Please click here to read the Sampan news story.


December 1, 2019

Draconian state child care assistance leaves too many working poor with debt, advocates say

Greater Boston Legal Services is petitioning the state Department of Early Education to revise its child care fee schedule and its policy of terminating parents who fall behind on payments.

“We know the second [a] child is terminated from early education, their life becomes exponentially more challenging. Work becomes a real challenge, and then food and rent become a real challenge.”

Please click here to read the Boston Globe story.


November 20, 2019

Somerville Activists Seek to Combat Rampant Wage Theft

"[GBLS fellow attorney Ben Traslavina], who has been helping craft the language that would essentially replace the existing ordinance, noted that while it's difficult to prosecute employers, cities and towns have power.

'We do have, as a municipality, the power to decide what businesses can work in our community.' "

Please click here to read the Patch story.


October 3, 2019

'My Family Will Fight': One Cambodian Refugee's Check-In With ICE

" ‘I start from nothing to something. I have a home, two pets, a car, and a family. The American dreams. Even though I'm living with fear, I'm still making it work for my family," [GBLS client Saray Im] said. ‘I can't give up.' "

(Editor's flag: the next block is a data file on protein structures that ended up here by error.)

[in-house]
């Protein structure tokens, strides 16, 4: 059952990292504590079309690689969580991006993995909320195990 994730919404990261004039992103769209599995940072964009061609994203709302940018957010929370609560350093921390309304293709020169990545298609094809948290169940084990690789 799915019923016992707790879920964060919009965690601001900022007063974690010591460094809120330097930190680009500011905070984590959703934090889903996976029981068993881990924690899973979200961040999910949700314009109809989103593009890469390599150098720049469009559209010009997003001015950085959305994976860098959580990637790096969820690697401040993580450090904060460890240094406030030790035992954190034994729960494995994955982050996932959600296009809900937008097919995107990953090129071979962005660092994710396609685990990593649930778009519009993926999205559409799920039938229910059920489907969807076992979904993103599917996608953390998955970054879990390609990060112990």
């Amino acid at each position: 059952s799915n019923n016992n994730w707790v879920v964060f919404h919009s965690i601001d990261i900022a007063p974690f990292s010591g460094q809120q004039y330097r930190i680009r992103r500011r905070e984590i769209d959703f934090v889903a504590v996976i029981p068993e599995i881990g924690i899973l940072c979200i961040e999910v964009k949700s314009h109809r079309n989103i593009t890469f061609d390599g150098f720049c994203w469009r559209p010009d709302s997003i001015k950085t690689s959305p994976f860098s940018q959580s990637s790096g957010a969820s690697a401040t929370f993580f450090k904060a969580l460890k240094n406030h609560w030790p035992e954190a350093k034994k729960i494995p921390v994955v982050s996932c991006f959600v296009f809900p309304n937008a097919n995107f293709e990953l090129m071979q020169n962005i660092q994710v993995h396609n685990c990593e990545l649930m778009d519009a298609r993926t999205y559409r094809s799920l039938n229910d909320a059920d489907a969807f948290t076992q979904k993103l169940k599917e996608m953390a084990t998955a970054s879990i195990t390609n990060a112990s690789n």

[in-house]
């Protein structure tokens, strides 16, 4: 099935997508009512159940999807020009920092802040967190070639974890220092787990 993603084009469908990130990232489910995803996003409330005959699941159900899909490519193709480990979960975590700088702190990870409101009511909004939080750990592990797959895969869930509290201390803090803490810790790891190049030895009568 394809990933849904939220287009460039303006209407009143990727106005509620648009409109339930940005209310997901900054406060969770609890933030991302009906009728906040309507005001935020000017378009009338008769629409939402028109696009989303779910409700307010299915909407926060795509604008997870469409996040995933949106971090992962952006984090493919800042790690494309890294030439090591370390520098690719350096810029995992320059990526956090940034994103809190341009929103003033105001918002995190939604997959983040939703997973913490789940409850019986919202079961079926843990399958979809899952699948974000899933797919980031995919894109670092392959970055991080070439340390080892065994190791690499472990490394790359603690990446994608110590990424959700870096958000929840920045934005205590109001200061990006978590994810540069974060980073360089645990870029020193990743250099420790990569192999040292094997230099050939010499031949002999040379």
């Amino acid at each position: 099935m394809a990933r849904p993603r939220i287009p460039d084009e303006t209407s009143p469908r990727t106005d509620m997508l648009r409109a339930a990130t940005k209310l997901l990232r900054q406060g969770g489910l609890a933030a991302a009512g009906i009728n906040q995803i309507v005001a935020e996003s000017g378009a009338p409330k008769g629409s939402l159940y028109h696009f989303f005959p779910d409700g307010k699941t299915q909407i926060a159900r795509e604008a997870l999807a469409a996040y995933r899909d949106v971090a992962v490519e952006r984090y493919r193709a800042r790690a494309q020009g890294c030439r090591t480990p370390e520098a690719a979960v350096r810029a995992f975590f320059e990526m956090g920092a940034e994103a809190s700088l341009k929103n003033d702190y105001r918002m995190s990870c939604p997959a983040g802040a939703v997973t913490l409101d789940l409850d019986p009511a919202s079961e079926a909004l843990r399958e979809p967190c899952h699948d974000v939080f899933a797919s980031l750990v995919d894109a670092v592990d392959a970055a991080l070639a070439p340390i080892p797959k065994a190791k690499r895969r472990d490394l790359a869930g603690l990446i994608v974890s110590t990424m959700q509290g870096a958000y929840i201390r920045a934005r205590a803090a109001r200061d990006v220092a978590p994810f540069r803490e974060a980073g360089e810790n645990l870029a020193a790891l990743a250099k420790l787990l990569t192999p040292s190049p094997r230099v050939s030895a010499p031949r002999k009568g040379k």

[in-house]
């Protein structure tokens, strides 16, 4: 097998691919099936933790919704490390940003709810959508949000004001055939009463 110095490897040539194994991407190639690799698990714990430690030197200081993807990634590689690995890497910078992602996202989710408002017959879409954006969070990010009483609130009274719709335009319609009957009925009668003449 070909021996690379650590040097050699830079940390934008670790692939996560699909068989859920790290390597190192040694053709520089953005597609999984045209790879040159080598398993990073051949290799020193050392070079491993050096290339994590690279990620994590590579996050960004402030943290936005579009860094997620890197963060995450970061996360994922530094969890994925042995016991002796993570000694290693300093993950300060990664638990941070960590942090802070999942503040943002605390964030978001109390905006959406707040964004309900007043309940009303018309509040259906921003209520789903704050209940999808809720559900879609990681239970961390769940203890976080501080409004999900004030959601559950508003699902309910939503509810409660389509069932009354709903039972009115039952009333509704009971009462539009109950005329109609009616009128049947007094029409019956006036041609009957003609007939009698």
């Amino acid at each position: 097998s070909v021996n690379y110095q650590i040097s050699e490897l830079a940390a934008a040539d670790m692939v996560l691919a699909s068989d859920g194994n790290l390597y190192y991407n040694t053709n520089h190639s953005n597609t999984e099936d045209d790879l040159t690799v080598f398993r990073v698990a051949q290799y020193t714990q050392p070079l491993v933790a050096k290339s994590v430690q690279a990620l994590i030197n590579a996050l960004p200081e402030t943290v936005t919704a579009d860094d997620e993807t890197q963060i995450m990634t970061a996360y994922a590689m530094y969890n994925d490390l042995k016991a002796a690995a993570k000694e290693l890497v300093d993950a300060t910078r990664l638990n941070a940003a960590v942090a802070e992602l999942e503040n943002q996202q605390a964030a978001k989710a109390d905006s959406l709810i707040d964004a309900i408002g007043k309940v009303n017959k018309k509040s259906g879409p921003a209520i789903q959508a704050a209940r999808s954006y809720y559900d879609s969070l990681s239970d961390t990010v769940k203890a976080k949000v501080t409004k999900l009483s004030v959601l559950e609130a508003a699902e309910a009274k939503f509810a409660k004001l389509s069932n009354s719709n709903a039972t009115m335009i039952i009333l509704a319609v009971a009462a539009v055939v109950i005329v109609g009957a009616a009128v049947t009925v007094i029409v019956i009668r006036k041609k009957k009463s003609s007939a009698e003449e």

Please click here to read the WBUR story.


September 28, 2019

Asian American groups oppose Cambodian refugee deportations

" ‘In Massachusetts, the state with the nation’s second largest Cambodian community, at least 10 residents have received them' ", said Bethany Li, director of GBLS’ Asian Outreach Project.

Please click here to read the Associated Press story.


September 11, 2019

Massachusetts Considers Bills To Protect Homeowners From Punitive Tax Liens

" ‘No one’s ever told if your home is sold at tax foreclosure, you lose everything,’ said Todd Kaplan, GBLS Senior Attorney. ‘That's for most people inconceivable and counterintuitive. In a regular foreclosure when you have a mortgage, they sell your property and they give you back the balance.' "